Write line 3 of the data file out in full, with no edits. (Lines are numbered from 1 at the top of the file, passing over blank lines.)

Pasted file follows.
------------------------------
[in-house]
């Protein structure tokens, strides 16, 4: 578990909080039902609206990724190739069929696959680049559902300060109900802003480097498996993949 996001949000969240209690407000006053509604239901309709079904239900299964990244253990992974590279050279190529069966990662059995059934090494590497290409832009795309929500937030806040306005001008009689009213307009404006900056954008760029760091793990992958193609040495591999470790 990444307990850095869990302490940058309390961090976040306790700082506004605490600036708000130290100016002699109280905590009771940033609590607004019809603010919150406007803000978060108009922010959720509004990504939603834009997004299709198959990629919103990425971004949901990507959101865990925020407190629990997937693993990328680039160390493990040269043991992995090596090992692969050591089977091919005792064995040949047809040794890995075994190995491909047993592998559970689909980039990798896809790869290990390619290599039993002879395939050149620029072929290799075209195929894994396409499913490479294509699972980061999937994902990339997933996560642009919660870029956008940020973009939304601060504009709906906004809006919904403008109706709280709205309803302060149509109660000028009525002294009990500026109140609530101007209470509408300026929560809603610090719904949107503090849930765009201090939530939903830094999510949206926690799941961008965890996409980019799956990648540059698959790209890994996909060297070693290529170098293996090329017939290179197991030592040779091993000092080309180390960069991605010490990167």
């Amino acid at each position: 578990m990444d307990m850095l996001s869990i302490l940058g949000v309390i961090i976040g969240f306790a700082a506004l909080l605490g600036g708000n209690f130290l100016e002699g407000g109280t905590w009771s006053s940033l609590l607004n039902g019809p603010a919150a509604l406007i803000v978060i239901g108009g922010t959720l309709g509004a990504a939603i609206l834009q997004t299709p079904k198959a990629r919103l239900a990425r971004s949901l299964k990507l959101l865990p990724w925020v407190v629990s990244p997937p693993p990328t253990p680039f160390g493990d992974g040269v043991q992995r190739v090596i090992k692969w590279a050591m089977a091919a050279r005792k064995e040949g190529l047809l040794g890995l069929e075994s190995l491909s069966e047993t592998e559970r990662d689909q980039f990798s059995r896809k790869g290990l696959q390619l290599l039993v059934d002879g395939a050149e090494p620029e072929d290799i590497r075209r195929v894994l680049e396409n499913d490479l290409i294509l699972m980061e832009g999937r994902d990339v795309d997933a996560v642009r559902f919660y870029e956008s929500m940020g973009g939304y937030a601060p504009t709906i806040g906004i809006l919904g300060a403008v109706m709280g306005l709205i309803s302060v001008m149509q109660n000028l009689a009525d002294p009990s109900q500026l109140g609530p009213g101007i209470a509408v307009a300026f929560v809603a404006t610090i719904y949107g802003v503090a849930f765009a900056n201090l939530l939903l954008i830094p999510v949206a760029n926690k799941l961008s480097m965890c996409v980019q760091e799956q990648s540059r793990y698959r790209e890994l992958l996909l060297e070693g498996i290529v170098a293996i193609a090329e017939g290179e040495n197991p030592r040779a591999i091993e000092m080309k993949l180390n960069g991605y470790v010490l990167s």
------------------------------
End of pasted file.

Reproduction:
């Amino acid at each position: 578990m990444d307990m850095l996001s869990i302490l940058g949000v309390i961090i976040g969240f306790a700082a506004l909080l605490g600036g708000n209690f130290l100016e002699g407000g109280t905590w009771s006053s940033l609590l607004n039902g019809p603010a919150a509604l406007i803000v978060i239901g108009g922010t959720l309709g509004a990504a939603i609206l834009q997004t299709p079904k198959a990629r919103l239900a990425r971004s949901l299964k990507l959101l865990p990724w925020v407190v629990s990244p997937p693993p990328t253990p680039f160390g493990d992974g040269v043991q992995r190739v090596i090992k692969w590279a050591m089977a091919a050279r005792k064995e040949g190529l047809l040794g890995l069929e075994s190995l491909s069966e047993t592998e559970r990662d689909q980039f990798s059995r896809k790869g290990l696959q390619l290599l039993v059934d002879g395939a050149e090494p620029e072929d290799i590497r075209r195929v894994l680049e396409n499913d490479l290409i294509l699972m980061e832009g999937r994902d990339v795309d997933a996560v642009r559902f919660y870029e956008s929500m940020g973009g939304y937030a601060p504009t709906i806040g906004i809006l919904g300060a403008v109706m709280g306005l709205i309803s302060v001008m149509q109660n000028l009689a009525d002294p009990s109900q500026l109140g609530p009213g101007i209470a509408v307009a300026f929560v809603a404006t610090i719904y949107g802003v503090a849930f765009a900056n201090l939530l939903l954008i830094p999510v949206a760029n926690k799941l961008s480097m965890c996409v980019q760091e799956q990648s540059r793990y698959r790209e890994l992958l996909l060297e070693g498996i290529v170098a293996i193609a090329e017939g290179e040495n197991p030592r040779a591999i091993e000092m080309k993949l180390n960069g991605y470790v010490l990167s």